Since it was a special night, Michael wanted to celebrate and show us what Jerusalem had to offer. However, the first possible reservation for the Notre Dame restaurant wasn’t until 9 p.m. A special set menu for New Years was offered; it cost $120 (U.S.) each! I’m a vegetarian, so to spend that much money on vegetables, although I’m sure they would be good, was ridiculous. We wished the pilgrims a good dinner – and left.
We also left Michael’s car parked illegally at the curb in front of this swank hotel and walked across the street through the New Gate into the walled Old City of Jerusalem. Most of the shops were closed.
But the Christmas lights twinkled in this section of the city.
We wandered here and there, and then Michael took off through a door marked with an ancient cross.
We followed and came to a Greek Orthodox church, closed for the night.
Nearby windows were decorated for Christmas and through the open door, we could see a big family and the smell the good aromas of their dinner. They invited us in. At first, I was very reluctant, but we did go in – and then they invited us for dinner with the 10 people there: the Greek Orthodox Arab man, who had invited us in and whose birthday it was, his Cyprian wife, his round daughter, his serious singing son, a sweet aunt, with her two sons (one about 13 on the couch who had been bruised and scraped from a fall- and was getting much attention), and two daughters – and a Japanese girl, Uki, from Nagoya. Uki had been lost in the winding streets of the Old City and had been rescued by one of the boys; she had been staying with the family for a couple of weeks. This was the family who invited us in. Their table was loaded with Middle-Eastern foods – rice, hummus, salads, roasted chicken, olives, and more. Michael says their lives are hard; they are a small minority in a land of many minorities. But on this night, everyone was happy, and they shared their joy.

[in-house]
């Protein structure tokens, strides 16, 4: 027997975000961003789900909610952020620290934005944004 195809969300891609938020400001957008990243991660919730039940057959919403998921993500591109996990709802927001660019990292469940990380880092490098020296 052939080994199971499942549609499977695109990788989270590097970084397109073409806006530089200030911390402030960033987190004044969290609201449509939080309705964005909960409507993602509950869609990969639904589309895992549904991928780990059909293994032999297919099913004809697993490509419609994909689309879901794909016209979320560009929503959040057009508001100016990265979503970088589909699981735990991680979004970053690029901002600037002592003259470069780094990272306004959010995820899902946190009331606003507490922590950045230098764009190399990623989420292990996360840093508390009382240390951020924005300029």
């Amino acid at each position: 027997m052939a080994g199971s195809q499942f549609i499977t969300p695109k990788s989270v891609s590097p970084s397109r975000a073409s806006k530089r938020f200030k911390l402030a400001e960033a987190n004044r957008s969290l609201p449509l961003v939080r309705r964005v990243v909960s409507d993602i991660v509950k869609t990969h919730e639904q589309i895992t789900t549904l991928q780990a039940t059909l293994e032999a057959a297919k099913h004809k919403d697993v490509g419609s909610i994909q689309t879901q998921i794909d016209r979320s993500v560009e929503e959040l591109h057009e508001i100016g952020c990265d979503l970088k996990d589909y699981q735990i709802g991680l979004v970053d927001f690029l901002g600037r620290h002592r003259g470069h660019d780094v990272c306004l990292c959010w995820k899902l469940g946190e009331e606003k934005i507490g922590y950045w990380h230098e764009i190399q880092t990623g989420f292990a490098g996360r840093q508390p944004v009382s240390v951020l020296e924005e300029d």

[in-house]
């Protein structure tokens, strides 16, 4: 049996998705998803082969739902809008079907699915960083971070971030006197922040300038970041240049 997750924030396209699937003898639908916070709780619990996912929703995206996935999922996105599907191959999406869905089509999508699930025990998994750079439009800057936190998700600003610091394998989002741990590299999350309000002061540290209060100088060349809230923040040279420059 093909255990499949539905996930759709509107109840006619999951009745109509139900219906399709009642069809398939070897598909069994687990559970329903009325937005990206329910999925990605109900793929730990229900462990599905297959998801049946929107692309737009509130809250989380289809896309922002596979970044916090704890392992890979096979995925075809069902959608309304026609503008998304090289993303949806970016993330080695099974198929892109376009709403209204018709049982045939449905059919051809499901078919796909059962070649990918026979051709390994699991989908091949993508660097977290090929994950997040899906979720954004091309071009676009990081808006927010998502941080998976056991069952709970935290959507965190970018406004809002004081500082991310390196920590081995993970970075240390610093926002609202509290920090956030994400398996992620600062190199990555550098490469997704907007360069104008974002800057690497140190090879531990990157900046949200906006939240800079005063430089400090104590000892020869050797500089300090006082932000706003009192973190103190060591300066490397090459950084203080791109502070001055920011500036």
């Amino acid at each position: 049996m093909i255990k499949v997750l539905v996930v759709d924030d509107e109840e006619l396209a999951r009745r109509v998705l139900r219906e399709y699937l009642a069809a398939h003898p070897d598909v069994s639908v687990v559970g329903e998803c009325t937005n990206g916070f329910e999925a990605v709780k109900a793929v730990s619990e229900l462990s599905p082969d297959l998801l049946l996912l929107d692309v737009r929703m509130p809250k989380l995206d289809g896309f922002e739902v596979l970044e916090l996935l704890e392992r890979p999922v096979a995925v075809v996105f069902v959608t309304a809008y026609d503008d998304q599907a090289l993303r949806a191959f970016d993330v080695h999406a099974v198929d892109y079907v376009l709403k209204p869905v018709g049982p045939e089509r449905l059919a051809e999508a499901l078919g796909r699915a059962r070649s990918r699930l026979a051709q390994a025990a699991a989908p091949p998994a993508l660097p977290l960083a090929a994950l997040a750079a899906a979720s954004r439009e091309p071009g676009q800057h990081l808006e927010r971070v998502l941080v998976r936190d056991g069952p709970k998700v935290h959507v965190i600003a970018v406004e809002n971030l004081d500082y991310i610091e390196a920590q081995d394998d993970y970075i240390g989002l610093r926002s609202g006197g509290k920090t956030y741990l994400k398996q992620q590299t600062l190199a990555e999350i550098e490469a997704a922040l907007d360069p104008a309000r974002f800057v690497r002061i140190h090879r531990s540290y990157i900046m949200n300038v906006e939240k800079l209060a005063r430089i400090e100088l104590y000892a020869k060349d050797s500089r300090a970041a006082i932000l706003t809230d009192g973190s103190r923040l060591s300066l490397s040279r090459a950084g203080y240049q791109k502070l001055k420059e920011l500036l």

The property in the Old City is not for sale. It is handed down from generation to generation, and this one had an ultra-modern kitchen, a huge flat-screen T.V. that was turned on to some torrid Indian love story. The sound system blared of mainly Greek music. The son who had studied Byzantine singing in Greece had his karaoke microphone and had all the gestures and tones perfected, but he did not want us to take his photo.
The smoke too was thick, the alcohol too plentiful, the music too loud, but everything was wonderful. The Christmas tree in the corner, the religious photos on the wall, the smiling and welcoming family, the good food all made a great experience. Everyone danced, clapped, and laughed.
Barry said the different characters and the noise were like a Federico Fellini movie.
After a couple of hours, the festivities were winding down and then we remembered the car. There’s security at the hotel, so Michael’s car could have been towed. He wanted me to talk to security, but then he had a better idea and had the dad call the hotel and say how the family had invited us in and wouldn’t let us go.
So with our excuse – back to the Notre Dame Guest House we went.
We saw the beautiful cathedral, the diners, the streams of pilgrims from India, the Philippines, – Detroit, and beyond coming for the 10:30 high mass.
But Michael had another plan, so it was off to the American Colony Hotel, another beautiful and decorated for Christmas place that UN members, ex-pats, and the well heeled frequent. A fired burned in the fireplace; we sat in a cozy room by the bar.
I got an Irish coffee and the guys drinks too. And that’s were we were when midnight struck.
We didn’t get to sleep until about 2am. – but what a magical, wonderful, and varied day – the kind of day we hope for and sometimes get wherever we are.
May your 2015 be filled with love, family, friends, good food, good work, health, adventures, and many magical days.
Aloha & Shalom from Jerusalem, Renée & Barry